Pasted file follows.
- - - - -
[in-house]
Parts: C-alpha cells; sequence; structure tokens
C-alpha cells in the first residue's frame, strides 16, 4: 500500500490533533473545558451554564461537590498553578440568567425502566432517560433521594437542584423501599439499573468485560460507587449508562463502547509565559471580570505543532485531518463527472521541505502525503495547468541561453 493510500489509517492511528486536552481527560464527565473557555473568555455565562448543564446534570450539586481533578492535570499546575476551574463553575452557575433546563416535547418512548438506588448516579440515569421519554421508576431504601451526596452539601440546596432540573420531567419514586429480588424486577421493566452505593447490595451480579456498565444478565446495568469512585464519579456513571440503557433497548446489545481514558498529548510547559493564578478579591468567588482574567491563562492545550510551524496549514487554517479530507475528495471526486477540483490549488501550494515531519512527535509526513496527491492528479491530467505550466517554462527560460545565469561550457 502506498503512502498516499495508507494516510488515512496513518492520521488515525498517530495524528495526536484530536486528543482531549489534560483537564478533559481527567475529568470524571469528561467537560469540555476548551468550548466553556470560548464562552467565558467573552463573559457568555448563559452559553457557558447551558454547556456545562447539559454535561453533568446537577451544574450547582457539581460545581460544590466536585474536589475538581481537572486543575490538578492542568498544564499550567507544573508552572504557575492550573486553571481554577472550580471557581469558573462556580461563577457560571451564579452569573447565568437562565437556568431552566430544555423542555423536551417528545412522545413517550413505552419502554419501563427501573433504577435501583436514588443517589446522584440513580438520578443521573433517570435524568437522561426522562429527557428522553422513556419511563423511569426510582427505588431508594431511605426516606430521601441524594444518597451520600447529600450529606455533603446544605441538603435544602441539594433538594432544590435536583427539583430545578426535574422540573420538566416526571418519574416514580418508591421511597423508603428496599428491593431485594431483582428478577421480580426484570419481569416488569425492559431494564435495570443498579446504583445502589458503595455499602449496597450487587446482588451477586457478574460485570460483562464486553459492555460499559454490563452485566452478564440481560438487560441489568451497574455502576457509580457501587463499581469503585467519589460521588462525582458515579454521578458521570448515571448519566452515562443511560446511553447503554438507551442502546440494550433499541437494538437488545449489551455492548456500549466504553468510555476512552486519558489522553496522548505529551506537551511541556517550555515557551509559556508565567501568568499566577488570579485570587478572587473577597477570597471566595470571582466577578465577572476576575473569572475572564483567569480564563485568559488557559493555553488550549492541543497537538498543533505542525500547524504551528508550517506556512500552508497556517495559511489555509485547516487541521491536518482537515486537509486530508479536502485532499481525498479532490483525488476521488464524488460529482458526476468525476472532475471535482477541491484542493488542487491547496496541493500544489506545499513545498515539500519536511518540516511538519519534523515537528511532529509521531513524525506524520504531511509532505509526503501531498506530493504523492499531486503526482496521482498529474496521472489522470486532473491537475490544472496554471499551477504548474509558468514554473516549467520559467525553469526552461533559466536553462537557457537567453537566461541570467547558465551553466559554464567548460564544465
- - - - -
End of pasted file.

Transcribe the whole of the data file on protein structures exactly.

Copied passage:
[in-house]
Parts: C-alpha cells; sequence; structure tokens
C-alpha cells in the first residue's frame, strides 16, 4: 500500500490533533473545558451554564461537590498553578440568567425502566432517560433521594437542584423501599439499573468485560460507587449508562463502547509565559471580570505543532485531518463527472521541505502525503495547468541561453 493510500489509517492511528486536552481527560464527565473557555473568555455565562448543564446534570450539586481533578492535570499546575476551574463553575452557575433546563416535547418512548438506588448516579440515569421519554421508576431504601451526596452539601440546596432540573420531567419514586429480588424486577421493566452505593447490595451480579456498565444478565446495568469512585464519579456513571440503557433497548446489545481514558498529548510547559493564578478579591468567588482574567491563562492545550510551524496549514487554517479530507475528495471526486477540483490549488501550494515531519512527535509526513496527491492528479491530467505550466517554462527560460545565469561550457 502506498503512502498516499495508507494516510488515512496513518492520521488515525498517530495524528495526536484530536486528543482531549489534560483537564478533559481527567475529568470524571469528561467537560469540555476548551468550548466553556470560548464562552467565558467573552463573559457568555448563559452559553457557558447551558454547556456545562447539559454535561453533568446537577451544574450547582457539581460545581460544590466536585474536589475538581481537572486543575490538578492542568498544564499550567507544573508552572504557575492550573486553571481554577472550580471557581469558573462556580461563577457560571451564579452569573447565568437562565437556568431552566430544555423542555423536551417528545412522545413517550413505552419502554419501563427501573433504577435501583436514588443517589446522584440513580438520578443521573433517570435524568437522561426522562429527557428522553422513556419511563423511569426510582427505588431508594431511605426516606430521601441524594444518597451520600447529600450529606455533603446544605441538603435544602441539594433538594432544590435536583427539583430545578426535574422540573420538566416526571418519574416514580418508591421511597423508603428496599428491593431485594431483582428478577421480580426484570419481569416488569425492559431494564435495570443498579446504583445502589458503595455499602449496597450487587446482588451477586457478574460485570460483562464486553459492555460499559454490563452485566452478564440481560438487560441489568451497574455502576457509580457501587463499581469503585467519589460521588462525582458515579454521578458521570448515571448519566452515562443511560446511553447503554438507551442502546440494550433499541437494538437488545449489551455492548456500549466504553468510555476512552486519558489522553496522548505529551506537551511541556517550555515557551509559556508565567501568568499566577488570579485570587478572587473577597477570597471566595470571582466577578465577572476576575473569572475572564483567569480564563485568559488557559493555553488550549492541543497537538498543533505542525500547524504551528508550517506556512500552508497556517495559511489555509485547516487541521491536518482537515486537509486530508479536502485532499481525498479532490483525488476521488464524488460529482458526476468525476472532475471535482477541491484542493488542487491547496496541493500544489506545499513545498515539500519536511518540516511538519519534523515537528511532529509521531513524525506524520504531511509532505509526503501531498506530493504523492499531486503526482496521482498529474496521472489522470486532473491537475490544472496554471499551477504548474509558468514554473516549467520559467525553469526552461533559466536553462537557457537567453537566461541570467547558465551553466559554464567548460564544465